2. Intercultural Competence

  • Students will demonstrate knowledge and understanding of other cultures and their products. By the time they graduate from our program, they will be able to:
  • Recognize and describe the historical, social, and political forces that shape society in the target culture;
  • Analyze and critique the products of the target culture (film, literature, art, popular culture, media, etc) within their context, including conducting basic research tasks, and;
  • Compare and contrast the cultures and communities of the language they are studying with their own.

Undergraduate Language Requirement, College of Liberal Arts

French majors will have met their language requirement for the Bachelor of Arts by completing requirements for the major.


Students with no French background will begin with FR 1010  ; those who have studied French previously or who are heritage speakers will take a placement test to determine the best course for their skill level.  Native or near-native French speakers are encouraged to take a proficiency test in oral and written French to verify placement.  Details about the placement test and proficiency test for prior learning assessment are available on the Modern Languages website.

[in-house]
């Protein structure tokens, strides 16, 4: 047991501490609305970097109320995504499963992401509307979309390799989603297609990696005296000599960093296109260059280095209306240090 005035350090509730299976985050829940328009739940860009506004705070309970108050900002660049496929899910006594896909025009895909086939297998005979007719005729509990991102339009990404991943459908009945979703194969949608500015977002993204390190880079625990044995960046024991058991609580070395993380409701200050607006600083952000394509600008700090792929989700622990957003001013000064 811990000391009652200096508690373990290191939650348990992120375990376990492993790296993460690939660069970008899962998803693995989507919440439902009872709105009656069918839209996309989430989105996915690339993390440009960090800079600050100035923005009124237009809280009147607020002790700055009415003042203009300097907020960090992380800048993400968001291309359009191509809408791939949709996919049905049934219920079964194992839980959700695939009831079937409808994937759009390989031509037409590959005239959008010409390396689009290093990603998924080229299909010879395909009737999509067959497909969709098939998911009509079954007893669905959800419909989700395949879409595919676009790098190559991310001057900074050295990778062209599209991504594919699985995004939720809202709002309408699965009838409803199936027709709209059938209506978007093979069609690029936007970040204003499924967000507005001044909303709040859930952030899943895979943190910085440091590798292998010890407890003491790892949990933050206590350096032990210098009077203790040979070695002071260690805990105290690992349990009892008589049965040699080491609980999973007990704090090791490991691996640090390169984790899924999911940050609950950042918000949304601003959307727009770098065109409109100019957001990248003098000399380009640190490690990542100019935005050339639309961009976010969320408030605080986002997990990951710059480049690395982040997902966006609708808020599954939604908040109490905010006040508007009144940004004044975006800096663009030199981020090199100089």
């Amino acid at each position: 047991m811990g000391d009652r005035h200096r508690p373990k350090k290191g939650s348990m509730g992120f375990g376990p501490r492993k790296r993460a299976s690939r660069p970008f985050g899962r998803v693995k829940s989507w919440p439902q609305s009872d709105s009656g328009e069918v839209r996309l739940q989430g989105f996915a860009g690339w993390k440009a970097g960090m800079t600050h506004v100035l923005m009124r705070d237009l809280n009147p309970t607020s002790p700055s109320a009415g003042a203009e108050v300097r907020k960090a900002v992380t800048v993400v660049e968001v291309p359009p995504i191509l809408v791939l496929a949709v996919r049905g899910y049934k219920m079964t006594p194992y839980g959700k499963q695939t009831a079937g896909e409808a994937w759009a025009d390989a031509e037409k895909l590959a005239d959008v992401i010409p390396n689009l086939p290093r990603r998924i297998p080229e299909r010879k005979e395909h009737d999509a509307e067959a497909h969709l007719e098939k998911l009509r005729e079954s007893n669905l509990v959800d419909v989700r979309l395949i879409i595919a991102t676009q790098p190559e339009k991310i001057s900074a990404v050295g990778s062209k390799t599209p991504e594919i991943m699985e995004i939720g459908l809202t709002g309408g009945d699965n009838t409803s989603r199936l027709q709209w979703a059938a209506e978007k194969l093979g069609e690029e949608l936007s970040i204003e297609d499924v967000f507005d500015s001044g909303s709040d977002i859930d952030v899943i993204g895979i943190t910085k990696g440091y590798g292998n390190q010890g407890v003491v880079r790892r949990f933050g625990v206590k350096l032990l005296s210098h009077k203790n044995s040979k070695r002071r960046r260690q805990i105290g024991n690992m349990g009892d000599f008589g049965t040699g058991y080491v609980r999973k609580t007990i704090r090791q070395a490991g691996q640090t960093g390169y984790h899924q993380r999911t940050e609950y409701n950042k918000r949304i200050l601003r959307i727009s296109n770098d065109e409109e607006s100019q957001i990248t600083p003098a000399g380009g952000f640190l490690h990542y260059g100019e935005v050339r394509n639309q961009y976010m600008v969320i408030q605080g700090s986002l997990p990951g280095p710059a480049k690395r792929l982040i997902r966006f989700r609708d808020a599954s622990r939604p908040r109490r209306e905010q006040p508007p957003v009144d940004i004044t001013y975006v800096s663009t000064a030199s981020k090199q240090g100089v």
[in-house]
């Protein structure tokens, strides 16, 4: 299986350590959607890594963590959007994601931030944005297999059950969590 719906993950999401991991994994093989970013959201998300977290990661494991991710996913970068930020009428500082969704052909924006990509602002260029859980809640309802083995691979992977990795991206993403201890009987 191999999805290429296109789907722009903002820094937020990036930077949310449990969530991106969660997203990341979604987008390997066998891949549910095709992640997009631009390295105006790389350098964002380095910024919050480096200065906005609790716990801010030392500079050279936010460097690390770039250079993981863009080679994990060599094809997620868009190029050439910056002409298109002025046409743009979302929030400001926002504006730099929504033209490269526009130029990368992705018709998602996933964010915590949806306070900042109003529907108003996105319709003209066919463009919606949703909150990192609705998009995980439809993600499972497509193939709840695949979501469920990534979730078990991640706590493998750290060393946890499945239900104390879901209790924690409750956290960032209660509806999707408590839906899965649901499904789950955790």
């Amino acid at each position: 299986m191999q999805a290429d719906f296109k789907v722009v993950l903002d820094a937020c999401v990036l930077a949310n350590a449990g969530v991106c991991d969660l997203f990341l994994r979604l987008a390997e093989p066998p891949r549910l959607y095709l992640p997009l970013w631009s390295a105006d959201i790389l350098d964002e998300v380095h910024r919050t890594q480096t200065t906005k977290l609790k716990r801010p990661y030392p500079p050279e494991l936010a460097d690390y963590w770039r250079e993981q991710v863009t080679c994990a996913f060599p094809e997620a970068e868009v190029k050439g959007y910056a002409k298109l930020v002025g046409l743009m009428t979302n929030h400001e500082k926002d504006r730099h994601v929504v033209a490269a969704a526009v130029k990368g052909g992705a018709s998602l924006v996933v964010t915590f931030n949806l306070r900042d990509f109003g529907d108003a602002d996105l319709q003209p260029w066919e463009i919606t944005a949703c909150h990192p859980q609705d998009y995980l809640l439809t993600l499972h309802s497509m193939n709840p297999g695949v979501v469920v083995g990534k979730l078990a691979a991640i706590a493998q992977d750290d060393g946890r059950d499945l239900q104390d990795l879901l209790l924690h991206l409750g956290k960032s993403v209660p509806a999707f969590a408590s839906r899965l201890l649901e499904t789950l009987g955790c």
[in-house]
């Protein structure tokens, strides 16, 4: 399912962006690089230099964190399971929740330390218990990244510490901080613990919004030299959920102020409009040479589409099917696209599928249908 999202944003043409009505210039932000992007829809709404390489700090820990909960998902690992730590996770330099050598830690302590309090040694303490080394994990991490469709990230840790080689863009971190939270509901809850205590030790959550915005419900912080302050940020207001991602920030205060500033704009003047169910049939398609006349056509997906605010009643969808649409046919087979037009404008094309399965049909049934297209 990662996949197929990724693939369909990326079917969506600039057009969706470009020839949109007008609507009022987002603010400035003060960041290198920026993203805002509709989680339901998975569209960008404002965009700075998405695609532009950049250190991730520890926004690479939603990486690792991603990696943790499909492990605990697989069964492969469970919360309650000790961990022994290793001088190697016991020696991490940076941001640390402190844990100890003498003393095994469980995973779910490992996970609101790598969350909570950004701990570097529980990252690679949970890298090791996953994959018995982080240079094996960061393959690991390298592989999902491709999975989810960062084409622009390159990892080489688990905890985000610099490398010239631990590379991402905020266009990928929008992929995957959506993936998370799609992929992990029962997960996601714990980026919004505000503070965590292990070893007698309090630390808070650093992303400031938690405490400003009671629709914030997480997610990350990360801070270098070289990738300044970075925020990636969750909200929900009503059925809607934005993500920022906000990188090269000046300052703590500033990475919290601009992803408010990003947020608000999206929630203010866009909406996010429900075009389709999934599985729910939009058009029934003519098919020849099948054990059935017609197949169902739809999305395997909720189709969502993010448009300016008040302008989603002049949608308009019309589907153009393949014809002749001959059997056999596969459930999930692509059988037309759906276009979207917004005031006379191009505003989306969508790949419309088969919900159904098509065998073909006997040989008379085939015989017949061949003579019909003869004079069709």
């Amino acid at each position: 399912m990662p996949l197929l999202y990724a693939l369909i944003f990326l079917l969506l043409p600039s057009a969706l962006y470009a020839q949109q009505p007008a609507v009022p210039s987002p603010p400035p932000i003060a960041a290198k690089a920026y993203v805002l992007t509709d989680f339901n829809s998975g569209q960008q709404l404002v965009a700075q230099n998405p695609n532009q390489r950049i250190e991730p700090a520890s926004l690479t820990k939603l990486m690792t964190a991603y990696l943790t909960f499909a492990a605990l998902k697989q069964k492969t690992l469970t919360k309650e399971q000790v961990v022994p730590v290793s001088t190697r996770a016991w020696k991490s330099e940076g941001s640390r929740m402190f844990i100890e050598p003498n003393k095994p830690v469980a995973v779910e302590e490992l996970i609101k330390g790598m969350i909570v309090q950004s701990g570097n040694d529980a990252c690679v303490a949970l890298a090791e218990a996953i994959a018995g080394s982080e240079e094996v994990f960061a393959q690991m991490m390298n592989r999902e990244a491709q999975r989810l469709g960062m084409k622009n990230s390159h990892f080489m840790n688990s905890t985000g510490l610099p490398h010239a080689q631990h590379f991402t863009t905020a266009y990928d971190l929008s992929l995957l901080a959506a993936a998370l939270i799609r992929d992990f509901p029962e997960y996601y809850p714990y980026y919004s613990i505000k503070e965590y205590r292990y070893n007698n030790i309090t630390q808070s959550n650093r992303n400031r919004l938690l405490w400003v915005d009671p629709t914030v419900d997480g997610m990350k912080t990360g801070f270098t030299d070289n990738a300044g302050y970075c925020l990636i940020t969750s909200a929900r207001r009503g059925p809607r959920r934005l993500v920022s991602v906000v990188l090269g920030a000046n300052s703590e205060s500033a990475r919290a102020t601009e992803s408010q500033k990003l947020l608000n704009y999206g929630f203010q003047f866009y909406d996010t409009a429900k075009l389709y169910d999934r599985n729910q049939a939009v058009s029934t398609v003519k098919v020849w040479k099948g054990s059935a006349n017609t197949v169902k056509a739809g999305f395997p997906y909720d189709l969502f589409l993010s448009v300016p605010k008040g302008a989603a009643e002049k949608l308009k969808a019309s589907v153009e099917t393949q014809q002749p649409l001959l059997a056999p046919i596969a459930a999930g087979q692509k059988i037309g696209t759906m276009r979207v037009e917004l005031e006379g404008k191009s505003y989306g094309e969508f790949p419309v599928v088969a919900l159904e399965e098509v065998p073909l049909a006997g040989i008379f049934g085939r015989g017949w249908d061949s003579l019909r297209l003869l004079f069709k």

Prior Learning Assessment

The School of Social Sciences and International Studies believes that students having learned French in high school, through living abroad, or by any other means have the right to earn prior learning credit in French.  Those students who place into French classes between the 1010 and 2020 levels and attain a grade of C or better, may earn “Pass” credits for sequenced courses below that level.  Students who have placed into a 3000- or 4000-level course may earn “Pass” credits for 1010 through 2020.  By the ninth week of the semester, students desiring prior learning assessment should request and complete their PLA form at the School of Social Sciences and International Studies.

Native and near-native speakers of French may take the French language proficiency test in two areas, Conversation and/or Composition, and receive Prior Learning Assessment “Pass” credits for FR 3110  and/or FR 3210